Anthropology is a holistic science dedicated to the study of human cultural and biological diversity and evolution. At Humboldt, students acquire a solid foundation in all four anthropological subfields:
Cultural anthropology examines cultural beliefs and practices, in terms of their cultural specificity and through cross-cultural comparison.
Linguistic anthropology focuses on relationships between language and culture.
Biological anthropology investigates human biological evolution and variation by exploring evolutionary theory, modern and fossil humans, and non-human primates.
Archaeology studies past and present cultures and cultural heritage preservation by documenting and analyzing material remains.
HSU anthropology students gain specialized knowledge and research skills in one or more subfields (and at least two world regions) through advanced coursework and hands-on laboratory and field experiences. This provides an ideal basis for successful employment in a wide range of careers internationally and domestically, as well as continuation in advanced degree programs. For example, students have the opportunity to:
Critically engage ethnographic representations, design cultural studies, collect ethnographic data, learn about Native American Languages, delve into vital real-world cultural issues, and have the opportunity to make international experience an integral part of the degree through international exchange and independent study across the globe.
Participate in archaeological surveys, excavations, and analysis, supported by local archaeological sites, our on-campus simulated site, partnerships with local museums and cultural heritage offices, the Archaeology Laboratory, the Cultural Resources Facility, and the Belize Archaeology Field Program.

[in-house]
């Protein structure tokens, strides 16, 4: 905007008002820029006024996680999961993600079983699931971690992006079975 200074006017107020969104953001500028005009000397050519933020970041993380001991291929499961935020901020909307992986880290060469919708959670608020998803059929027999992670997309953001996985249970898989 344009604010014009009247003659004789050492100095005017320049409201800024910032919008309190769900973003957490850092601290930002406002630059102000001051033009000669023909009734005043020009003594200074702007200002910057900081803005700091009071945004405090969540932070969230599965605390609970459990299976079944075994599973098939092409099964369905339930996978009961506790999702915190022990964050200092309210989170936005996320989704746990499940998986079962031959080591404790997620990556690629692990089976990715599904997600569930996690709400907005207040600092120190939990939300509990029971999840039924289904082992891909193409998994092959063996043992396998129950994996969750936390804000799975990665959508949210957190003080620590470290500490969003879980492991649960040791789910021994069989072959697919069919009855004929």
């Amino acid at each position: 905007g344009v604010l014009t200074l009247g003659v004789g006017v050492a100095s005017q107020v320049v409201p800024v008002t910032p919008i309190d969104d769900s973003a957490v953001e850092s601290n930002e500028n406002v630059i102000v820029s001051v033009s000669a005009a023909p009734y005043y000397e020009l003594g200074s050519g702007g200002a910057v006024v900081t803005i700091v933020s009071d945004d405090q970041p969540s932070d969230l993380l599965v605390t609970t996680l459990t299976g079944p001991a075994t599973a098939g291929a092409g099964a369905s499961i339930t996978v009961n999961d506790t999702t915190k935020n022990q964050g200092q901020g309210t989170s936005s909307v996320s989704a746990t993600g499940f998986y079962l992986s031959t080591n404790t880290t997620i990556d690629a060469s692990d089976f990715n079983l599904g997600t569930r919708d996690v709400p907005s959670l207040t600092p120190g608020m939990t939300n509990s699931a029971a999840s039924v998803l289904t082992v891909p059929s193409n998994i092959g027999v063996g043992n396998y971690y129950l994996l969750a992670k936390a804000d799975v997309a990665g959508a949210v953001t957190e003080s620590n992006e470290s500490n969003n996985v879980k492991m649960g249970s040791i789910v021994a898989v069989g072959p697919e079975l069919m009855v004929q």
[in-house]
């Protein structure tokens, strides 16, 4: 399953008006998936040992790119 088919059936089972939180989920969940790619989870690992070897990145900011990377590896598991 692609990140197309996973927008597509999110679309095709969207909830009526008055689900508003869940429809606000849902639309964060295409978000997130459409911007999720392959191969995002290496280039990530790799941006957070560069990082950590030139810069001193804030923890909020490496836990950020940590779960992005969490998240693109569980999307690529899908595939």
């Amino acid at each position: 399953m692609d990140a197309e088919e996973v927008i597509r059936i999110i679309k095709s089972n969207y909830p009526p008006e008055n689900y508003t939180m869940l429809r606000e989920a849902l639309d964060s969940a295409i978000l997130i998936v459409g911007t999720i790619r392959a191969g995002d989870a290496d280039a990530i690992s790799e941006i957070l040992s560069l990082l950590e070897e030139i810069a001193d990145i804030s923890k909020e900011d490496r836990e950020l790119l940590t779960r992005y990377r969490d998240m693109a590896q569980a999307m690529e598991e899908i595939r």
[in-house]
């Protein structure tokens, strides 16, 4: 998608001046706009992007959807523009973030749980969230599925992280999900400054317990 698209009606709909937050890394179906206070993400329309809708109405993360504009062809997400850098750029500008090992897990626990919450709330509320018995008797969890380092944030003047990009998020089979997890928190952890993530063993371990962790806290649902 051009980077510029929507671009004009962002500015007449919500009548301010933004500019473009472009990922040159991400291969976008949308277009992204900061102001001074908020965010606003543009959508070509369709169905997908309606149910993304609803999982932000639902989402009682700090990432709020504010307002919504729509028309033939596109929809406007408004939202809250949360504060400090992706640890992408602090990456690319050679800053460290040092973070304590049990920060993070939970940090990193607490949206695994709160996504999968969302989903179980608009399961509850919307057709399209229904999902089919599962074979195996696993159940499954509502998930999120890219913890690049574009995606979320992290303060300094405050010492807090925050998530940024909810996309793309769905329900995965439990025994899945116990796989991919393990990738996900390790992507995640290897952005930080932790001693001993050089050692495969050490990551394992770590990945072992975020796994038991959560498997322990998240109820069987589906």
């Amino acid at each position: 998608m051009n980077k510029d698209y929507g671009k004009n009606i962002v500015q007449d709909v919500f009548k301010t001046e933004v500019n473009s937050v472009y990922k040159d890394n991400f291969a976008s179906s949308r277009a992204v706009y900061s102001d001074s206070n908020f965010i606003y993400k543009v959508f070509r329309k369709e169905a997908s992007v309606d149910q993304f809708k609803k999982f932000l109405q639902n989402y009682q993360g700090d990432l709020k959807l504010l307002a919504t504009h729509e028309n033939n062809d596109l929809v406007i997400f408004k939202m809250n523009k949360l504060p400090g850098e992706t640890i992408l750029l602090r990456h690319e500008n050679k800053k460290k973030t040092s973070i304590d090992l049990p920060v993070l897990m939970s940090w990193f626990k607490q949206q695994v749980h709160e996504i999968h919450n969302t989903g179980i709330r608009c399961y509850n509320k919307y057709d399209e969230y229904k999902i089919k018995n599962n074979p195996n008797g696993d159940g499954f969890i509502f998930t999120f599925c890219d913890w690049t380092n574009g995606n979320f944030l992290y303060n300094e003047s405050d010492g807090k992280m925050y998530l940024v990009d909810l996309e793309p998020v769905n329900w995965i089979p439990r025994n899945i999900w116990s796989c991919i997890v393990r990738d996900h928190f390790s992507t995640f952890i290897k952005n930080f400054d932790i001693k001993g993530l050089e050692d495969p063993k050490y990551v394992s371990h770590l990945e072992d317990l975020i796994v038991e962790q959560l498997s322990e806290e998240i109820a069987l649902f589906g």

Conduct research in evolutionary medicine, forensic anthropology, and non-human primate morphology, vocalizations, behavior, and evolution at the Humboldt Center for Evolutionary Anthropology and through the Costa Rica Primate Field Program.
These are some of the topics and world regions that our faculty and program highlight:
- Anthropology of Development
- Art and Material Culture
- Contemporary Anthropological Theory
- Colonization and Post-colonial Reality
- Diaspora Islam
- Ritual and Religion
- Ideology and Sociocultural Change
- Cultural Ecology
- Expressive Culture
- Gender and Sexuality
- Native American Languages
- Ancient political and socioeconomic organization
- Ancient political boundaries
- Subsistence patterns and resource utilization
- Mesoamerican Archaeology
- Maya archaeology
- Lithic Technology
- Archaeology of Warfare
- Settlement Patterns
- Contemporary Archaeology Theory
- Cultural Resources Management
- Archaeology of North America
- Primate Behavior and Ecology
- Comparative Anatomy
- Evolutionary Theory
- Forensic Anthropology
- Evolutionary Medicine
- Asia (China, Japan, India, Pakistan, Sri Lanka)
- Oceania (Australia and the Pacific)
- North America
- Latin America
- The Caribbean
- South Africa